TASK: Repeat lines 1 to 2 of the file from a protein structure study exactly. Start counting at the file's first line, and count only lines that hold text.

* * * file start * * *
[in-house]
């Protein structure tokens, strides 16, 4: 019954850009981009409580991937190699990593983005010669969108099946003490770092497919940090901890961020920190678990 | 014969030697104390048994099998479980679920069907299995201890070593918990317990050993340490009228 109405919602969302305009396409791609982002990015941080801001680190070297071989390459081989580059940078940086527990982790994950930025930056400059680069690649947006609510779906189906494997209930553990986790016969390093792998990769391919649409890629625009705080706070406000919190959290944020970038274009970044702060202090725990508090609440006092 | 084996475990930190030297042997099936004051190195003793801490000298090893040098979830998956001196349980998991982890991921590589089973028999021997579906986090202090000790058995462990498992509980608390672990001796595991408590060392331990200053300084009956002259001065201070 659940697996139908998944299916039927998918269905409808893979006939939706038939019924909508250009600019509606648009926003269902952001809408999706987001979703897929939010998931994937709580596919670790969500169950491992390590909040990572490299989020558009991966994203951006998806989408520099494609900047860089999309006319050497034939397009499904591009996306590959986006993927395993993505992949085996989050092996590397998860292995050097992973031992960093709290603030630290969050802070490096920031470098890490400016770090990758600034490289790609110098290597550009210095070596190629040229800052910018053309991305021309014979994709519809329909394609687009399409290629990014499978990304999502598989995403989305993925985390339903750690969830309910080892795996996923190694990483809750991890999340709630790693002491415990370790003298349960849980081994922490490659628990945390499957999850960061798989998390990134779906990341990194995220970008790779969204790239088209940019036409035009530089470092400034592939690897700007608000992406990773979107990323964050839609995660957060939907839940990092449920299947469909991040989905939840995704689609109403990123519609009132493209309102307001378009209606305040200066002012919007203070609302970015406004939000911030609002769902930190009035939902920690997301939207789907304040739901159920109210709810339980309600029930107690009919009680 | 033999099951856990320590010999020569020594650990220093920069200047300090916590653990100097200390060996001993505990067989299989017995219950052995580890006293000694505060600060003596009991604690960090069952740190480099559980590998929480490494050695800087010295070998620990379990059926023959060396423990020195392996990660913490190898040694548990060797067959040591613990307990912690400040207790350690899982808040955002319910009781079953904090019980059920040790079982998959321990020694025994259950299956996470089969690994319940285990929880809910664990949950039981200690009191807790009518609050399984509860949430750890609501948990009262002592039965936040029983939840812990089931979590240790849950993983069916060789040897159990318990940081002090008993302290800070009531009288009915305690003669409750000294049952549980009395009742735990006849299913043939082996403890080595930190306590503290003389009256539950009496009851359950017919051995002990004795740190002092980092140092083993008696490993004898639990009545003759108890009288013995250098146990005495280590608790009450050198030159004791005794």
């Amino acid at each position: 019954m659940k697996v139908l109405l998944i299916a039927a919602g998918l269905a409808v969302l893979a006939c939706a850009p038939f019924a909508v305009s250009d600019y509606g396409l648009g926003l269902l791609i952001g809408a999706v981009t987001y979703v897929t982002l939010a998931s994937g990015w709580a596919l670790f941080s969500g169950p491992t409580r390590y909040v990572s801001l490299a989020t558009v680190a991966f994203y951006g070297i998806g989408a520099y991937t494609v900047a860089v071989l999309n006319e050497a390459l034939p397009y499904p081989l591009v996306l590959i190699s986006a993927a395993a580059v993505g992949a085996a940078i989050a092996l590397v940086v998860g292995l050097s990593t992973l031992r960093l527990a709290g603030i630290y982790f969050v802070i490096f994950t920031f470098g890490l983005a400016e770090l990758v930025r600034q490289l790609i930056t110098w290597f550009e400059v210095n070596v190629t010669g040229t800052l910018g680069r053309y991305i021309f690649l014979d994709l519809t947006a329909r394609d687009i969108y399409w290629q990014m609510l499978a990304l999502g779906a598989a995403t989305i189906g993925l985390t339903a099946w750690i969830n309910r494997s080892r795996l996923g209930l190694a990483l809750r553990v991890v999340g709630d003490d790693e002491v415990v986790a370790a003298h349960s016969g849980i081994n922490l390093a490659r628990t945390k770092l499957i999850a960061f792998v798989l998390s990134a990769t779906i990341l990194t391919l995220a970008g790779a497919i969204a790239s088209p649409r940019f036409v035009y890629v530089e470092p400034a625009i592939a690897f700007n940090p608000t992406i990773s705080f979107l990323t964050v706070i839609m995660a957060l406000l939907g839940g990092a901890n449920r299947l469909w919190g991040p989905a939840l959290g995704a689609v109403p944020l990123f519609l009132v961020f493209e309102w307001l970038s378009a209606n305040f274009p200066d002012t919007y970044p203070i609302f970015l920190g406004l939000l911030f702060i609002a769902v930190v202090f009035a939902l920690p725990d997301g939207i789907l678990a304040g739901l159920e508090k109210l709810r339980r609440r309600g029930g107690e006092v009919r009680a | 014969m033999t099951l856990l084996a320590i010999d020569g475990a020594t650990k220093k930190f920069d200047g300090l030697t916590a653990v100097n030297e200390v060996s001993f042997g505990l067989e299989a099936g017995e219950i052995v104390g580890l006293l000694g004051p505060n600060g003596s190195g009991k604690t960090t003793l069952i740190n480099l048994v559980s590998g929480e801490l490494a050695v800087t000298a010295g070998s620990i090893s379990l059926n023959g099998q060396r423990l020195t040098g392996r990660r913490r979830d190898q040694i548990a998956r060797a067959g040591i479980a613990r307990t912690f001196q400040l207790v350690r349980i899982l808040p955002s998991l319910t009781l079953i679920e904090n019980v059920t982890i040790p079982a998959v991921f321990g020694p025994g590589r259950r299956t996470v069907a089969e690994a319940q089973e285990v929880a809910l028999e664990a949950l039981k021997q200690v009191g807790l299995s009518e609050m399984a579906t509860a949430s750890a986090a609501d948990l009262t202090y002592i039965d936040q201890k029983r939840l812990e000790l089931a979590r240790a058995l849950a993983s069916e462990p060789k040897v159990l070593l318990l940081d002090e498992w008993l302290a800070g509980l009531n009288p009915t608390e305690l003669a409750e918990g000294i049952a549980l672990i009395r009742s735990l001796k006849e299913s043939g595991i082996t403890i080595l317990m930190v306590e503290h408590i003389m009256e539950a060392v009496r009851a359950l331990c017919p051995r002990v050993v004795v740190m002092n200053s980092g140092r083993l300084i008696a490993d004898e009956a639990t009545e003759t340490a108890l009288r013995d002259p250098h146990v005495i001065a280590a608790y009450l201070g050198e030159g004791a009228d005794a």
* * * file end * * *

[in-house]
């Protein structure tokens, strides 16, 4: 019954850009981009409580991937190699990593983005010669969108099946003490770092497919940090901890961020920190678990 | 014969030697104390048994099998479980679920069907299995201890070593918990317990050993340490009228 109405919602969302305009396409791609982002990015941080801001680190070297071989390459081989580059940078940086527990982790994950930025930056400059680069690649947006609510779906189906494997209930553990986790016969390093792998990769391919649409890629625009705080706070406000919190959290944020970038274009970044702060202090725990508090609440006092 | 084996475990930190030297042997099936004051190195003793801490000298090893040098979830998956001196349980998991982890991921590589089973028999021997579906986090202090000790058995462990498992509980608390672990001796595991408590060392331990200053300084009956002259001065201070 659940697996139908998944299916039927998918269905409808893979006939939706038939019924909508250009600019509606648009926003269902952001809408999706987001979703897929939010998931994937709580596919670790969500169950491992390590909040990572490299989020558009991966994203951006998806989408520099494609900047860089999309006319050497034939397009499904591009996306590959986006993927395993993505992949085996989050092996590397998860292995050097992973031992960093709290603030630290969050802070490096920031470098890490400016770090990758600034490289790609110098290597550009210095070596190629040229800052910018053309991305021309014979994709519809329909394609687009399409290629990014499978990304999502598989995403989305993925985390339903750690969830309910080892795996996923190694990483809750991890999340709630790693002491415990370790003298349960849980081994922490490659628990945390499957999850960061798989998390990134779906990341990194995220970008790779969204790239088209940019036409035009530089470092400034592939690897700007608000992406990773979107990323964050839609995660957060939907839940990092449920299947469909991040989905939840995704689609109403990123519609009132493209309102307001378009209606305040200066002012919007203070609302970015406004939000911030609002769902930190009035939902920690997301939207789907304040739901159920109210709810339980309600029930107690009919009680 | 033999099951856990320590010999020569020594650990220093920069200047300090916590653990100097200390060996001993505990067989299989017995219950052995580890006293000694505060600060003596009991604690960090069952740190480099559980590998929480490494050695800087010295070998620990379990059926023959060396423990020195392996990660913490190898040694548990060797067959040591613990307990912690400040207790350690899982808040955002319910009781079953904090019980059920040790079982998959321990020694025994259950299956996470089969690994319940285990929880809910664990949950039981200690009191807790009518609050399984509860949430750890609501948990009262002592039965936040029983939840812990089931979590240790849950993983069916060789040897159990318990940081002090008993302290800070009531009288009915305690003669409750000294049952549980009395009742735990006849299913043939082996403890080595930190306590503290003389009256539950009496009851359950017919051995002990004795740190002092980092140092083993008696490993004898639990009545003759108890009288013995250098146990005495280590608790009450050198030159004791005794």